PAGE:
He strolled into the coffee shop completely serene and completely oblivious, it seemed, to the fact that he’d already kept me waiting for ten minutes. I was already feeling deeply not serene. “Hey!” he drawled, a beatific smile spreading across his face. He dropped his lanky body down into an armchair across from me and gazed over at my latte. “You’ve got a drink already. I’ll just be a sec while I get some tea.”

I watched him head to the counter to order. He was dressed in all natural, probably organic, and very rumpled clothes, and he was wearing Birkenstocks. Now I love my Birkenstocks. Don’t get me wrong. But I had the distinct impression that he might only own earthy looking sandals. “He’s heading off on a spiritual retreat,” I reminded myself. “You’re just having coffee. Nobody says you have to marry the guy.”   (This last part, by the way, was one of my dating mantras: it’s just coffee; nobody says you have to marry the guy. I found that it was a very effective way to talk myself down and avoid bolting half way through a meeting).

As I watched Lawrence return to our corner of the coffee shop, a pot of tea and mug in hand, I took a deep breath, recovering from my pique at his tardiness. I smiled my most charming smile and said, “So tell me about your retreat. It sounds fascinating.”

Yep. I’ve got the bright and shiny coffee-date thing down cold.

So Lawrence told me about his retreat and his commitment to yoga and how he was meditating an hour every morning. I smiled and nodded, adding a brief comment here and there, well aware that retreats and hour-long daily yoga sessions were not ever going to be a part of my single-mother reality and wondering why I had agreed to meet a man who was clearly so unsuitable for me.

Taking my polite nods and comments as encouragement, Lawrence moved on from meditation to whole foods. It took me a while to notice that his serenity was, almost imperceptibly turning to quiet conviction. But as I reached for my latte, I saw his eyes narrow. “Most people do not understand at all about The Five White Evils,” he said, looking at my drink meaningfully. I felt myself sit up a little straighter, my dating hackles activated. I’m not really one for calling anything evil. Especially with those implied capital letters. His voice gained power, at first in a way that was a little embarrassing. “They don’t know how dangerous it is to consume milk,” he declared. As I put my latte back on the table, he continued. “Milk is poison,” he stated, his eyes bulging just a little.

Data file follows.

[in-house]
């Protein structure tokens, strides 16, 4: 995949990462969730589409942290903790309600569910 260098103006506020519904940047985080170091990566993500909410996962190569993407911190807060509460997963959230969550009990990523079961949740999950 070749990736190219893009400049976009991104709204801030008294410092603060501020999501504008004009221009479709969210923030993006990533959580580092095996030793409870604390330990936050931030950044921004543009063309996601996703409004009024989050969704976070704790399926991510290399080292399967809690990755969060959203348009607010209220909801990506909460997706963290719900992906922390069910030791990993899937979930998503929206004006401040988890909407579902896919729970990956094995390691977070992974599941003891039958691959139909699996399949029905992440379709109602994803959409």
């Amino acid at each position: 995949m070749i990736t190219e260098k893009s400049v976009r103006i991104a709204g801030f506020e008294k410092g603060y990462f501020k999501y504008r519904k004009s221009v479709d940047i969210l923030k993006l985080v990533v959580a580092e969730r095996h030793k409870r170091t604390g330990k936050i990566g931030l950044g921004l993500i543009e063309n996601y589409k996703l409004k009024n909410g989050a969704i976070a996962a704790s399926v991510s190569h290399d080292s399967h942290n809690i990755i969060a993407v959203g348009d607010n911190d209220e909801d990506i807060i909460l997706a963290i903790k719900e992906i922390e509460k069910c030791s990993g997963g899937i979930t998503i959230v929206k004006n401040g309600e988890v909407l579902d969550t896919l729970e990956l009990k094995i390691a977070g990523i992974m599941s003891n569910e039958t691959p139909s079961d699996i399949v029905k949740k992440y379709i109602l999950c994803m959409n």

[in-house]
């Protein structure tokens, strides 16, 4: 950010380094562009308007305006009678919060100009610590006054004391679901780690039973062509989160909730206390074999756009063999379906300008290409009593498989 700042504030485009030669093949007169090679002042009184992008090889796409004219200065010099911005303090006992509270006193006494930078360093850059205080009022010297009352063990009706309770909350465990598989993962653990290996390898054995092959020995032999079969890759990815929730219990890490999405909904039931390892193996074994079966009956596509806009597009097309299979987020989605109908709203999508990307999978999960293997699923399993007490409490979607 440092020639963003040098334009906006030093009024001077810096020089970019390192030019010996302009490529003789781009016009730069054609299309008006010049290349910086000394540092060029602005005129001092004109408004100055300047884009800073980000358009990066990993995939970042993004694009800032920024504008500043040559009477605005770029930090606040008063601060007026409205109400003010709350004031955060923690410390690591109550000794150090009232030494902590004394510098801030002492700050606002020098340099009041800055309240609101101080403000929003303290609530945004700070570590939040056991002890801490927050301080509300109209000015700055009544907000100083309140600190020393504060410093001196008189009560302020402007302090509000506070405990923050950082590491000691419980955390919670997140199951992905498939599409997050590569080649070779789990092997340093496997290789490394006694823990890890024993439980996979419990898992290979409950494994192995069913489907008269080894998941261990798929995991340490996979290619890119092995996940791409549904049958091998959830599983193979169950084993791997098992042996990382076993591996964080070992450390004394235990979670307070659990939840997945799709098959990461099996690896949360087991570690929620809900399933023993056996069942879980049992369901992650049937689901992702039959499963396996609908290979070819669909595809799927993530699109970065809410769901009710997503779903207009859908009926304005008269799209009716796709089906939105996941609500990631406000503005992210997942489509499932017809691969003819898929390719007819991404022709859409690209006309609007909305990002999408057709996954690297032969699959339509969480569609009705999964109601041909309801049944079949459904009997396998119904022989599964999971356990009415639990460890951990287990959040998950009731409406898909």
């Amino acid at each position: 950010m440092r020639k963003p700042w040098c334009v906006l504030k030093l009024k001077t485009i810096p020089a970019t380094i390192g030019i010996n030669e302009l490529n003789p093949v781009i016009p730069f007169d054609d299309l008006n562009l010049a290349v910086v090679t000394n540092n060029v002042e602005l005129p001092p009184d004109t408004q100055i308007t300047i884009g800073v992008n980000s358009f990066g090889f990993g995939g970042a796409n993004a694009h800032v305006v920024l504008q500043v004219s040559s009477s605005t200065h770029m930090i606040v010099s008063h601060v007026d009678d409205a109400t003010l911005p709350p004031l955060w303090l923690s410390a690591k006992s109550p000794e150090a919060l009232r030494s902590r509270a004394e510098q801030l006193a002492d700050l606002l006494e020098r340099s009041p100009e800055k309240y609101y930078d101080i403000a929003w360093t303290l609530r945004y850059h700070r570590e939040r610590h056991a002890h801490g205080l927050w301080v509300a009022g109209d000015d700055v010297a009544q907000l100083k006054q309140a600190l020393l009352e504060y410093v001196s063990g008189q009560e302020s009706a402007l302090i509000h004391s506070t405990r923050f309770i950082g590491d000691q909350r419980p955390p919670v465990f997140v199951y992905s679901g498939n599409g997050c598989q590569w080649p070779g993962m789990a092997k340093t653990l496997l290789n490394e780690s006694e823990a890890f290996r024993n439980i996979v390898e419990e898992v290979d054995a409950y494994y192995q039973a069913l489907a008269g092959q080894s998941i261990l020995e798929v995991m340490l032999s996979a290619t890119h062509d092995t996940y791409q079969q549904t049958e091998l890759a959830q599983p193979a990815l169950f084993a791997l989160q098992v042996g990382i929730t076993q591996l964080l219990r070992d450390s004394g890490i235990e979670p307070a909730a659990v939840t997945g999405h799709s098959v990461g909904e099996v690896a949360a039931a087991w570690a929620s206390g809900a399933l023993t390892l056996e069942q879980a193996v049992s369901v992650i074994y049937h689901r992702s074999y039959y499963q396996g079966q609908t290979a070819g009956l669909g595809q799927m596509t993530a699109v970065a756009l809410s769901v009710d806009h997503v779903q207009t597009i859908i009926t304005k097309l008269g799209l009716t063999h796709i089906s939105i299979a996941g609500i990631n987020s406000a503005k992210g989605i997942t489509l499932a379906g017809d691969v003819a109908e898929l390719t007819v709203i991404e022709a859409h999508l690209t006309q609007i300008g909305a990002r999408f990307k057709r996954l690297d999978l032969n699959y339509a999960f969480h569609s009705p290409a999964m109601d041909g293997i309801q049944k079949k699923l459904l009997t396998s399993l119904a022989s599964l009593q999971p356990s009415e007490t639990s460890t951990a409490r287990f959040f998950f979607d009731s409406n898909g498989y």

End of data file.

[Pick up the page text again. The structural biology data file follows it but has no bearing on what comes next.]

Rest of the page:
Drawing away from him, I smiled gently and said in my calmest voice, “Everything in moderation, right?”

I don’t think he even heard me. “And white sugar,” he declared, “is even worse.” Now a vein on his neck was bulging and his voice was reaching an alarming volume. At this point, I’d pulled as far away from him as I could and was holding on to the arms of my chair. “People don’t understand the danger of consuming salt!” The quiet conviction was fast approaching hysterical fanaticism.

And I was pushing myself out of my chair, smiling in a way that I hoped would assure him that this whole conversation was really cool with me, but that I’d suddenly remembered a pressing prior engagement.

He didn’t seem to notice. “And white flour!” He was shouting now.

I’ve always regretted that I didn’t have the courage to stick around to find out what the Fifth White Evil was. Rice? Cauliflower? Cocaine? It’s been nagging at me for years.

So that was Lawrence, and if there is any wisdom for you to take away from my crazy coffee date, it’s this: screen your dates carefully, people! Screen your dates and always have a rock-solid excuse for why you can’t possibly see somebody a second time.

About two years after I met Lawrence of the Five White Evils for that ill-fated latte, he tracked me down through my work and sent me another breezy email. I promise you, I am not making any of this up.

“Hey! Sorry not to get back to you sooner, but I really had fun meeting you and wondered if you’d like to get together for another cup of tea?”

Two years later?

When I showed the message to my girlfriend, who had heard the story about Lawrence of the Five White Evils, she laughed, and then gave me some excellent advice: “Tell him you’re married and are expecting twins.”

Sometimes I’m all for a little White lie.